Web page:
Thursday, 22 May 2014

Fighting Fires - Canberra Firestorm 2003

With the millennium came the drought.  To the east and west of Palerang in New South Wales, the ancient forests started to dry,and then die.  And then one terrible summer, in 2002-3, they started to burn.  They started on the coast with a fire that tore through Sassafras in the mountains to the coast at Nowra.  Then, a couple of weeks later, a dry lightning storm ignited the mountains all around, ending in many houses in the capital Canberra being destroyed.

Australian trees are fairly resilient to 'cool' fires.  But if a hot fire breaches the outer structure of the tree, the trees can burn - from the inside out.  We call these candles.  The one below is low - many of the most dangerous candles are far taller - spreading embers a long way in front of the fire.

Candle - near Sassafras 2002



Near Sassafras 2002

The remaining pictures were taken during a mission a couple of days after the fire storm hit Canberra - near a small town to the west of Canberra called Wee Jasper.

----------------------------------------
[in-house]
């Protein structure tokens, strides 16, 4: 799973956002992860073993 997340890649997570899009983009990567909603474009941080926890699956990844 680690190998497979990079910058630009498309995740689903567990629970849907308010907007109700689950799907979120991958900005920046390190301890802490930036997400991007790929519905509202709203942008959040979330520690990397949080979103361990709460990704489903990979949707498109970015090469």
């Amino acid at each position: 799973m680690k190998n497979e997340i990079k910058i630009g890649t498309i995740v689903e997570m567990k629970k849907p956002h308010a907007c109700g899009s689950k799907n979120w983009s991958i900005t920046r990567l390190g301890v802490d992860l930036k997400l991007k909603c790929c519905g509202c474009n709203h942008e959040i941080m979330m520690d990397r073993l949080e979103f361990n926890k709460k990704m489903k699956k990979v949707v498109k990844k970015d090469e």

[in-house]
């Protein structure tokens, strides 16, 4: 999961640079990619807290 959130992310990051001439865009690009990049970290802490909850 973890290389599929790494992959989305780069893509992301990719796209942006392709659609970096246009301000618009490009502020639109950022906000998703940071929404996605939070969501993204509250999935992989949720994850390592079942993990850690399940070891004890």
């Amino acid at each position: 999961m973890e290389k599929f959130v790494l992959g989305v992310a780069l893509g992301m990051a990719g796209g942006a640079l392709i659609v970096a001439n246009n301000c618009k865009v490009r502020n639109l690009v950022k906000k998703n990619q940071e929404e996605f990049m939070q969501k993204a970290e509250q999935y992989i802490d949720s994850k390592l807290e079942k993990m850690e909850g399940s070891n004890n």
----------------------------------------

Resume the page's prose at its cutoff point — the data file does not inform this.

In some of the pictures you will see writing.  This is writing on the inside windscreen of fire trucks.  Because the fire trucks were in use constantly (we rotated crews through them 12 hours on 12 hours off) at the end of each shift the crew leader would record defects in the truck.  However, at that stage, there was little opportunity to stop and repair the vehicles.

Sometimes the missions were hectic with no time for picture taking.  This day the fire was in retreat and we had a little time.  I remember one of our tasks that day.  The town and farms were safe so, working with a helicopter, we put a fire break around a tree with a nesting eagle.  











Peter Quinton - Wee Jasper - 2003 
Peter Quinton
Palerang
May 2014
  
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